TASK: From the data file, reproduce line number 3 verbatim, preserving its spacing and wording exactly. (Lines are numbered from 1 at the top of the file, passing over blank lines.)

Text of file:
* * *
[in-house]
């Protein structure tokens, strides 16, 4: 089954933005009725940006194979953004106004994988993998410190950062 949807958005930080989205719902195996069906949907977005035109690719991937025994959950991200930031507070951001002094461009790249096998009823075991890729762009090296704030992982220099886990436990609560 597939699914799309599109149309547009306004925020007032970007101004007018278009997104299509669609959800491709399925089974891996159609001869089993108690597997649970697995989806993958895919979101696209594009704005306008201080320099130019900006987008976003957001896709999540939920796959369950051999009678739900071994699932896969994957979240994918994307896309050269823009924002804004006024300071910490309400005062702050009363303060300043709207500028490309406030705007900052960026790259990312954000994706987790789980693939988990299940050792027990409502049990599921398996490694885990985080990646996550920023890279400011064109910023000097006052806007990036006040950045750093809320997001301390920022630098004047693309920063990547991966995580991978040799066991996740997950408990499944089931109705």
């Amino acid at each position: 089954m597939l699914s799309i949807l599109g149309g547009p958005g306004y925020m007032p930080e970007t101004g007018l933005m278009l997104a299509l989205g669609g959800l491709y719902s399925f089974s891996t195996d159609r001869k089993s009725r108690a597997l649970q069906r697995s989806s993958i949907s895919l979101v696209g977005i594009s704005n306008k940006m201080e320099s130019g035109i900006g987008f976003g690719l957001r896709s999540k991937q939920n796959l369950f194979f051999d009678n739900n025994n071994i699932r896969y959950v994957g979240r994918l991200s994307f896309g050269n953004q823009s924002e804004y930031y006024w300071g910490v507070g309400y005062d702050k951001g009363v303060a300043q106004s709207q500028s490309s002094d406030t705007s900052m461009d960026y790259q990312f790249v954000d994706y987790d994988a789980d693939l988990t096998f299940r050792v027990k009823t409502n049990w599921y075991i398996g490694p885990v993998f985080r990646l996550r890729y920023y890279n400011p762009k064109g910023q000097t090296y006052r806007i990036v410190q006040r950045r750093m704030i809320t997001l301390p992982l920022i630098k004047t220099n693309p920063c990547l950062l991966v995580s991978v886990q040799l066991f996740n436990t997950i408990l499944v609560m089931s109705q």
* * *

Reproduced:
């Amino acid at each position: 089954m597939l699914s799309i949807l599109g149309g547009p958005g306004y925020m007032p930080e970007t101004g007018l933005m278009l997104a299509l989205g669609g959800l491709y719902s399925f089974s891996t195996d159609r001869k089993s009725r108690a597997l649970q069906r697995s989806s993958i949907s895919l979101v696209g977005i594009s704005n306008k940006m201080e320099s130019g035109i900006g987008f976003g690719l957001r896709s999540k991937q939920n796959l369950f194979f051999d009678n739900n025994n071994i699932r896969y959950v994957g979240r994918l991200s994307f896309g050269n953004q823009s924002e804004y930031y006024w300071g910490v507070g309400y005062d702050k951001g009363v303060a300043q106004s709207q500028s490309s002094d406030t705007s900052m461009d960026y790259q990312f790249v954000d994706y987790d994988a789980d693939l988990t096998f299940r050792v027990k009823t409502n049990w599921y075991i398996g490694p885990v993998f985080r990646l996550r890729y920023y890279n400011p762009k064109g910023q000097t090296y006052r806007i990036v410190q006040r950045r750093m704030i809320t997001l301390p992982l920022i630098k004047t220099n693309p920063c990547l950062l991966v995580s991978v886990q040799l066991f996740n436990t997950i408990l499944v609560m089931s109705q």